A University of Oklahoma physicist has received a $1 million grant from the W.M. Keck Foundation to develop a quantum enhanced plasmonic sensor. The emerging field of physics known as quantum plasmonics will enable technology for sensing applications and lead to earlier detection of diseases, detection of pathogens that were previously 'invisible,' and advanced warning of dangerous pollutants or chemicals in the atmosphere.
"The proposed project merges different fields of research, making it unique and even more valuable, as its applicability goes beyond the field of Atomic, Molecular and Optical Physics," said OU President David L. Boren. "In addition, it opens the doors to collaboration with Oak Ridge National Laboratory, which will greatly benefit both the Homer L. Dodge Department of Physics and the University of Oklahoma," he said.
Albert Marino, assistant professor in the Homer L. Dodge Department of Physics and Astronomy, OU College of Arts and Sciences and the project's principal investigator, will collaborate on the four-year project, Quantum Enhanced Plasmonic Sensors, with Raphael Pooser, Oak Ridge National Laboratory and the University of Tennessee. Pooser developed a quantum plasmonics program at Oak Ridge National Laboratory and has worked with Marino on other related projects.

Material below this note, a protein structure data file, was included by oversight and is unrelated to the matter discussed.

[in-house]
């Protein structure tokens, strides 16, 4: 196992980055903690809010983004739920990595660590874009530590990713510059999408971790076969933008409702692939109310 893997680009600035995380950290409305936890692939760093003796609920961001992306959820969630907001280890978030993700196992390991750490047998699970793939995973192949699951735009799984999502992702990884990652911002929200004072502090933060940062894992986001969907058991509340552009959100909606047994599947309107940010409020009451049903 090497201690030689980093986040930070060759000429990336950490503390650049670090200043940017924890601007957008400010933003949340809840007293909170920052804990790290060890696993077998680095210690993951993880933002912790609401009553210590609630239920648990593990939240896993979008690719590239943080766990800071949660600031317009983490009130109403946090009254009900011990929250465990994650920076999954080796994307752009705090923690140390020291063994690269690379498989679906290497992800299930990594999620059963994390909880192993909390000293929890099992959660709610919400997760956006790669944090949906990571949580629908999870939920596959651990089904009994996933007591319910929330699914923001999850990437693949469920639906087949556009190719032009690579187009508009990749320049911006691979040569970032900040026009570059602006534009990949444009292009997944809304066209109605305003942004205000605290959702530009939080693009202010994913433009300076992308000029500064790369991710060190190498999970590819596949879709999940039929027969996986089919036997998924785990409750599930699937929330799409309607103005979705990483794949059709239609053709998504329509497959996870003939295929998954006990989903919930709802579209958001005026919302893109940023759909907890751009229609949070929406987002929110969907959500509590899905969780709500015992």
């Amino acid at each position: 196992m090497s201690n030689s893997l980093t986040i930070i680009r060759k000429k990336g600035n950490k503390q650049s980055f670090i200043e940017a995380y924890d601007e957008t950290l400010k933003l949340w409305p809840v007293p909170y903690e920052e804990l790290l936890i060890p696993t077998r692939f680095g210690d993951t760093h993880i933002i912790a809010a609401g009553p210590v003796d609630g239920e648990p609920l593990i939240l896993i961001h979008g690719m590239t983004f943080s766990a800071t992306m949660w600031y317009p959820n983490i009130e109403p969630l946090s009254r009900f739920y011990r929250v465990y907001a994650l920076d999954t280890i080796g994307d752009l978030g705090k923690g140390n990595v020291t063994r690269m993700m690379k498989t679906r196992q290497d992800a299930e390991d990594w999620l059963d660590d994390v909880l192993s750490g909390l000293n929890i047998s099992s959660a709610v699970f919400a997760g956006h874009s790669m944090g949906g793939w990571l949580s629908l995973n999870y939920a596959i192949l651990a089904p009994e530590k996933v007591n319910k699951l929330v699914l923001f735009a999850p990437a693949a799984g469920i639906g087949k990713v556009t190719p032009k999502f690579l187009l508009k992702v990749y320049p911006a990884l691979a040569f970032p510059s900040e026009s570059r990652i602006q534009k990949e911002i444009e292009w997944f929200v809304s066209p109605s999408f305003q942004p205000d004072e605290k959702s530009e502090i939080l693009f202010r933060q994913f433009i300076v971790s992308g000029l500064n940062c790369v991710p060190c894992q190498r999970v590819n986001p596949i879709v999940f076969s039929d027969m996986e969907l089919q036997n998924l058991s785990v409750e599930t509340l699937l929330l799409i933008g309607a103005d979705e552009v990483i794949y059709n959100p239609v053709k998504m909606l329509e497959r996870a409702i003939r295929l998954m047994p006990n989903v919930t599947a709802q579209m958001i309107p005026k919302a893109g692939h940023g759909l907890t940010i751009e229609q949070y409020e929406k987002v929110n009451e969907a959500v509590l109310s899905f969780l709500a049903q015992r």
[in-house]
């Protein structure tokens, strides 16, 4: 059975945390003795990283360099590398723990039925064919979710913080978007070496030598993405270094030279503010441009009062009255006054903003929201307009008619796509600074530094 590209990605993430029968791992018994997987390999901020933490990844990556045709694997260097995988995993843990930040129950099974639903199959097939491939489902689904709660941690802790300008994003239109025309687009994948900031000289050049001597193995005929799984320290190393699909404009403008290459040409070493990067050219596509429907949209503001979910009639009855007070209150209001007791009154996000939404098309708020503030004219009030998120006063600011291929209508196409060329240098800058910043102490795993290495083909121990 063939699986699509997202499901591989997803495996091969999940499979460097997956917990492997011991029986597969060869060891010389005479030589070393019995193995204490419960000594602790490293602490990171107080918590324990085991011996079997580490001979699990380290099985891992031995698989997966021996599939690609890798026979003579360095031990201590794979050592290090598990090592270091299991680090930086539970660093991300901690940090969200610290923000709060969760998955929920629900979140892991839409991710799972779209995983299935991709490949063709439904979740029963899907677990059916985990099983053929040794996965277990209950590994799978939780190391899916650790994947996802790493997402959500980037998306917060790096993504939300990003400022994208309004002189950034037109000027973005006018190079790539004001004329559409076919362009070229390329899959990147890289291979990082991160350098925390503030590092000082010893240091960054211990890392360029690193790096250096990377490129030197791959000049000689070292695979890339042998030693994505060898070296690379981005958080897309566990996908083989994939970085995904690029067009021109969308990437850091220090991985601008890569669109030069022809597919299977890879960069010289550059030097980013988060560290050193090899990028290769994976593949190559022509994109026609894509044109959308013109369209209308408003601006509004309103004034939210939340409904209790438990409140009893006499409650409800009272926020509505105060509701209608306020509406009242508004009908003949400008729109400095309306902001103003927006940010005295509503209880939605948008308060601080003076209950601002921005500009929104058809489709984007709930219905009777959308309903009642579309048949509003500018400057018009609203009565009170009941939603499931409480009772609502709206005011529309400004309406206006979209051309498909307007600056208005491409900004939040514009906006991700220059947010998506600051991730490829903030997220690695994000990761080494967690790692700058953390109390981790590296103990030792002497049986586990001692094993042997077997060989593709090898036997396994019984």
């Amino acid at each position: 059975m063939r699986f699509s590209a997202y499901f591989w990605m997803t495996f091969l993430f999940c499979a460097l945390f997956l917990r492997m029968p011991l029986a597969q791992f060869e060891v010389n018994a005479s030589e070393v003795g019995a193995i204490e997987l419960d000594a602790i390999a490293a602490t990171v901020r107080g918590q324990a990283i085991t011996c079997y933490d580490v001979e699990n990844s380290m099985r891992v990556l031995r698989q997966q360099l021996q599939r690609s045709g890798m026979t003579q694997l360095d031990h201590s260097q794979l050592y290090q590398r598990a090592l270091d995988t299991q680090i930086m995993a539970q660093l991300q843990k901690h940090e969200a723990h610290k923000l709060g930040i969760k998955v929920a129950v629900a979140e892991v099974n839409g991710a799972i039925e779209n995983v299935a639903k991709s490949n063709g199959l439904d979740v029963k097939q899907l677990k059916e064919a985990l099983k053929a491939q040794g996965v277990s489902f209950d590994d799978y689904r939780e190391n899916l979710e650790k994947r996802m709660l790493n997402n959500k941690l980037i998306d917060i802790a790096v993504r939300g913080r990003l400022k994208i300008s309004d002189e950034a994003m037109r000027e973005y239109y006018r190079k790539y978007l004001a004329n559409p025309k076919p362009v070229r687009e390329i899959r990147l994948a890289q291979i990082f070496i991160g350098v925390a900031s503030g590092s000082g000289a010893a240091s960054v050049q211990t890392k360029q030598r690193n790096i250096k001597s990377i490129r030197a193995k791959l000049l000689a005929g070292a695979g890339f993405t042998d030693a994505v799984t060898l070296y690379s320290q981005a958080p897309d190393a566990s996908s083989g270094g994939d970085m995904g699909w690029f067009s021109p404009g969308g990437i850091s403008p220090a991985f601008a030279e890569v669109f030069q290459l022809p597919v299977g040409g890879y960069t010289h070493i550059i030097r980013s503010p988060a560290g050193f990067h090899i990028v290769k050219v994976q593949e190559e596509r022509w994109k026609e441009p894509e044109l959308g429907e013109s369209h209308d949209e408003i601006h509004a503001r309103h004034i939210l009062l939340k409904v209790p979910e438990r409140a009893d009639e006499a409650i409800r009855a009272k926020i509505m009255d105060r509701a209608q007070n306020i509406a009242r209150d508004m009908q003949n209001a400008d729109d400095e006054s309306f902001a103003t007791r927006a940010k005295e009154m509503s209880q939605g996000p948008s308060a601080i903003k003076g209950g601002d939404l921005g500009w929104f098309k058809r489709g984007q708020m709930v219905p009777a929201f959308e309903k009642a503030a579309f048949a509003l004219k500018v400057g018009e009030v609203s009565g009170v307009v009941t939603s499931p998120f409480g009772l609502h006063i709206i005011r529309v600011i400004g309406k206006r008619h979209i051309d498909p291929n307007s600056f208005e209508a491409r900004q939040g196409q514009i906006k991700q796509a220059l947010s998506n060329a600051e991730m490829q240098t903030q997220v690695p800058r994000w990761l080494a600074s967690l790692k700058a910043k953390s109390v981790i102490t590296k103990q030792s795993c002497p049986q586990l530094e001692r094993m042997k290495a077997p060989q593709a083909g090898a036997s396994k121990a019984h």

Marino and Pooser's groundbreaking idea will result in an ultra-sensitive sensing device with the potential to revolutionize a number of fields and dramatically improve the detection and identification of chemical, biomolecules and changes in atmospheric pressure. The practical applications of this technology include the ability to characterize chemical and biological agents in extremely small quantities with minimal error--in contrast to the hours of processing today.
"We will go beyond the current state-of-the-art by combining quantum states of light with novel plasmonic sensors to obtain a sensitivity enhancement of several orders of magnitude," states Marino.
"Traditional plasmonic sensors are used to detect local changes in air pressure or traces of biomolecules and chemicals, but they are approaching their ultimate sensitivity."
One of the most important benefits of this research is the potential to bring quantum enhanced sensors to practical applications in the fields of chemistry, medicine and atmospheric science. The quantum enhanced plasmonic sensor proposed will serve as proof of principle for a new practical sensor class based on quantum states of light.